Delaware health system’s secure web portal gives school nurses access to a child’s EMR.
For many years, school nurses were perceived as being outside the traditional healthcare delivery system.
Their physical location and lack of regular communication with community physicians limited a school nurse’s ability to support a child’s care in the very place where he spends the majority of his day.
But with the advent of electronic medical records, school nurses are increasingly playing a critical role in the delivery of high-quality pediatric care.
In Delaware, Nemours Children’s Health System and its partners made great strides in this regard through the Student Health Collaboration.
With the simple goal of enhancing communication between healthcare providers, the Collaboration forged a partnership between the healthcare and education systems by giving school nurses access to electronic medical records for Nemours patients with chronic conditions, such as diabetes, asthma, seizures, food allergies and more.
School Nurses Connect
While technology is at the center of the program, relationships, team building and open collaboration have been the cornerstone of its success.
Consider one recent example: An elementary school child was hospitalized with a new diagnosis of type I diabetes and was getting ready to return to school, where his teachers, bus driver and school administrators likely would have been unprepared to help him adjust to his diagnosis and aid him in case of emergency. But before he was even discharged from Nemours/Alfred I. duPont Hospital for Children, his school nurse was able to electronically access his medical record and prepare for his return. The transition was seamless.
Initiated by a multidisciplinary team from Nemours, the Delaware Department of Education and the Delaware School Nurses Association, the program connects primary care physicians and specialists at Nemours facilities with school nurses throughout the state, representing every public school district, more than half of all charter schools and a handful of private schools.
Through NemoursLink, a secure portal that allows community providers to access and view a child’s electronic medical record, the program has developed a means to facilitate the exchange of critical medical information between Nemours clinicians and school nurses.
The record provides the student’s complete health background as well as current care plan for families that opt-in to the program: diagnosis, medications, treatment, and instructions for care following an injury, illness or hospitalization.
To make sure these nurses feel comfortable with the technology, Nemours offers an orientation and NemoursLink training, and we are recruiting super-user nurses to mentor others in best practices for navigating the tool.
The collaboration, created two years ago, is not meant for every child, focusing instead on those with chronic conditions and special needs.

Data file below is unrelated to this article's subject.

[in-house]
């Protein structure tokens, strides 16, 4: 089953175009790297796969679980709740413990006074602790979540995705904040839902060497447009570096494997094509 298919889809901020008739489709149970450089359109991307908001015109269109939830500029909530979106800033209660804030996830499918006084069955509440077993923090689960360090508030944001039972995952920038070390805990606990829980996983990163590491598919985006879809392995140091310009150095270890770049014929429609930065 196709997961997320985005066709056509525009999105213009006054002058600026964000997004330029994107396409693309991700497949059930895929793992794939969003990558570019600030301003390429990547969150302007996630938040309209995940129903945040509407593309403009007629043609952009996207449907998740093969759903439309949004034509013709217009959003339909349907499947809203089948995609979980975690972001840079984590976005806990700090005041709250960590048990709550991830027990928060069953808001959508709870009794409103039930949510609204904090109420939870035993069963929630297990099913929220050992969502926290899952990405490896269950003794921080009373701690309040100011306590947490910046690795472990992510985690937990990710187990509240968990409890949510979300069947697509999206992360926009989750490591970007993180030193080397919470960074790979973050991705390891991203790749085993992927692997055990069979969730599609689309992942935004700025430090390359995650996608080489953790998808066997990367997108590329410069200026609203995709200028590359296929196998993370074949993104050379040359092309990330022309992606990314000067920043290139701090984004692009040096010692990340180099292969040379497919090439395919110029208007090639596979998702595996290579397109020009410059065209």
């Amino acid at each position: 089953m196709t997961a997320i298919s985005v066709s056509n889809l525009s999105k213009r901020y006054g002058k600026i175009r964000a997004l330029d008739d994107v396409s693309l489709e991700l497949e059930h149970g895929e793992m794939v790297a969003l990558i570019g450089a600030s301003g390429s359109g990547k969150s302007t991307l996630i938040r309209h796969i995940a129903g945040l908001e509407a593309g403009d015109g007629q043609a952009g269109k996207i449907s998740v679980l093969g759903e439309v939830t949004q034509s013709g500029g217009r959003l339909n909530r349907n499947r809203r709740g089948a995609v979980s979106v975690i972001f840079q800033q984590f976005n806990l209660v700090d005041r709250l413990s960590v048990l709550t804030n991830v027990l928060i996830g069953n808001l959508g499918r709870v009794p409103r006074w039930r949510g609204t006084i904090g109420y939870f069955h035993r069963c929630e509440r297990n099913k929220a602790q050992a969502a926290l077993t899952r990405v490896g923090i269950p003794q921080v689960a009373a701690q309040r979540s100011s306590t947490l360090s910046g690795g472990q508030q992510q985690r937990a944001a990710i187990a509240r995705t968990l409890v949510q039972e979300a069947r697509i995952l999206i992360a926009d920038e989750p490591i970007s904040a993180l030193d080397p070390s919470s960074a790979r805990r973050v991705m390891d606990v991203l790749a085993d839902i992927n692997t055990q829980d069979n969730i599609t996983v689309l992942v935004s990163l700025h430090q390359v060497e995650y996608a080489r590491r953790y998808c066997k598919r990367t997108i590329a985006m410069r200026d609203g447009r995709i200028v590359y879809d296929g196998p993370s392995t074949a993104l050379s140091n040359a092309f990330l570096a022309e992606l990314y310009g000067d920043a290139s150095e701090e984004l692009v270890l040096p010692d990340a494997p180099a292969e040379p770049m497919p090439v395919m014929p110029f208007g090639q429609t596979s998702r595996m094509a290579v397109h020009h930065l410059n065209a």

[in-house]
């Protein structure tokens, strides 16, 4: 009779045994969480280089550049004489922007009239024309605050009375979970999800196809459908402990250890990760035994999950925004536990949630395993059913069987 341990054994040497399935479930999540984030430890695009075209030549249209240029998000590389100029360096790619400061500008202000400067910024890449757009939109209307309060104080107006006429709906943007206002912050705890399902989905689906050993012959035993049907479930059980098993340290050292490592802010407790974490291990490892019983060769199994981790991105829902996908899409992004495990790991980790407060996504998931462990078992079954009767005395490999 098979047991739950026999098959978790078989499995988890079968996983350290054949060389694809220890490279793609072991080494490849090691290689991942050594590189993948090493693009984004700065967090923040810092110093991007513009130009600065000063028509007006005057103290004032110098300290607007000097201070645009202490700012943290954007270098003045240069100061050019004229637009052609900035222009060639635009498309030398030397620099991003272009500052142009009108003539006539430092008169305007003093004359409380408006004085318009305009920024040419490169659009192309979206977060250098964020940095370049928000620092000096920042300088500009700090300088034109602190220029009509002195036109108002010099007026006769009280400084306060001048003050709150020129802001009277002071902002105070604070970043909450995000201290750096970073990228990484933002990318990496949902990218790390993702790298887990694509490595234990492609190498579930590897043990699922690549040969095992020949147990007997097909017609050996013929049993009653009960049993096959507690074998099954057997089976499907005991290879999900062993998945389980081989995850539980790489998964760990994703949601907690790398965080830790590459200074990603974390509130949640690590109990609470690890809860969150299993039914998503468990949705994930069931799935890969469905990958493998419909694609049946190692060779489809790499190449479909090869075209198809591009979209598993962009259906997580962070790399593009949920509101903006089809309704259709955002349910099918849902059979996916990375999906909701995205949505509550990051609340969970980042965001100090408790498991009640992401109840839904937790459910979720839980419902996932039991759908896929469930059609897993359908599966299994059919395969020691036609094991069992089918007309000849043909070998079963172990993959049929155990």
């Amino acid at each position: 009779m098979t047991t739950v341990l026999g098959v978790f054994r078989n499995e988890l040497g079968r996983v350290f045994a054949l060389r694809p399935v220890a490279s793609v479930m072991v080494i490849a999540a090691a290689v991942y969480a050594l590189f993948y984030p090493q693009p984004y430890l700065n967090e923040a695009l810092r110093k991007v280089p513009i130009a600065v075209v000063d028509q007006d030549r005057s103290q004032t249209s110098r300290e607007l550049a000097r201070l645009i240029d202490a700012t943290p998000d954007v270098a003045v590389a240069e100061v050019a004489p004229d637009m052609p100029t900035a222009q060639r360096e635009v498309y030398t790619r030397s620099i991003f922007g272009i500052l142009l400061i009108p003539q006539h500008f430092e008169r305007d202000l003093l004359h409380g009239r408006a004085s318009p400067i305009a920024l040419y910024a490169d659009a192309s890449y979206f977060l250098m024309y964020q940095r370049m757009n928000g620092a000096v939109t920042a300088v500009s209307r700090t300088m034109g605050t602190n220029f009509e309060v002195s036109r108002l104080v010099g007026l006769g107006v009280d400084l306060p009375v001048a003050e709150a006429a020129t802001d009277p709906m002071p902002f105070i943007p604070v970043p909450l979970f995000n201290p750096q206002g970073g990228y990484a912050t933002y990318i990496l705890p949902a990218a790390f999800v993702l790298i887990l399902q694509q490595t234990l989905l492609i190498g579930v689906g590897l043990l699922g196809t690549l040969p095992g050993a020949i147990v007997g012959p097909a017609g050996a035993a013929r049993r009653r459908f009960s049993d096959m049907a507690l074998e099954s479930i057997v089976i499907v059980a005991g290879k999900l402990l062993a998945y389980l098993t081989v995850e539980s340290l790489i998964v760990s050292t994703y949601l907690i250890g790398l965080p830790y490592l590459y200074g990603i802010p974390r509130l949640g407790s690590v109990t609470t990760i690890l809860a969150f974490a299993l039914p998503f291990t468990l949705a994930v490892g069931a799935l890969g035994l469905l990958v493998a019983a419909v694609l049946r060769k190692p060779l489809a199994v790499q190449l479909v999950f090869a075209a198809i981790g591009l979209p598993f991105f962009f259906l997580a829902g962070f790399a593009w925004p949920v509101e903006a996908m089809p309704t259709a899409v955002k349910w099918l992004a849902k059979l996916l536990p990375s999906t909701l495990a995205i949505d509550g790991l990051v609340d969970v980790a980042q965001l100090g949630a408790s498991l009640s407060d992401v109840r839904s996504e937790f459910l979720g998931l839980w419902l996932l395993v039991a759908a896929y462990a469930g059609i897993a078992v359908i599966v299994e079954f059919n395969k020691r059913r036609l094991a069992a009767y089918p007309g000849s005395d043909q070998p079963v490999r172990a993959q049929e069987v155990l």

This year (2013-2014), the program has enrolled more than 1,500 students and we are already hearing many stories about how the program is succeeding in creating better outcomes for particularly vulnerable pediatric patients.
Challenges to Overcome
To get this program off the ground, we had to overcome barriers, particularly those presented by privacy laws, including federal HIPAA strictures and those of the Family Educational Rights and Privacy Act, which strongly protects student records. It took us several months to finalize a parental consent form that complies with both laws. This form must be filled out every school year, and permits the nurse view-only access to the record.
We’ve been particularly fortunate in Delaware, because the state mandates every public school in the state to have a registered nurse. Moreover, unlike many districts nationwide where budget cuts have put school nurses on the chopping block, our state’s policymakers fortunately understand that school nurses are part of the very fabric of the community. In our experience, everybody benefits: the Nemours health providers have come to appreciate the role school nurses play in making the continuity of care a more effective process.
The school nurses, with real-time access to vital medical data, save valuable time by not having to repeatedly fill out authorization forms and track down busy primary care providers and specialists for insight on a student’s care. Families already see school nurses as a trusted resource and often ask the nurses for clarity on instructions or reinforcing the plan of care they’ve received from primary care providers and specialists.
Our nation’s healthcare system is increasingly heading toward the medical home model, with a focus on patient-centered, team-based, coordinated care. School nurses are often not recognized as part of that effort, but the Student Health Collaboration is working to put them in their rightful place in the forefront of that vital collaboration.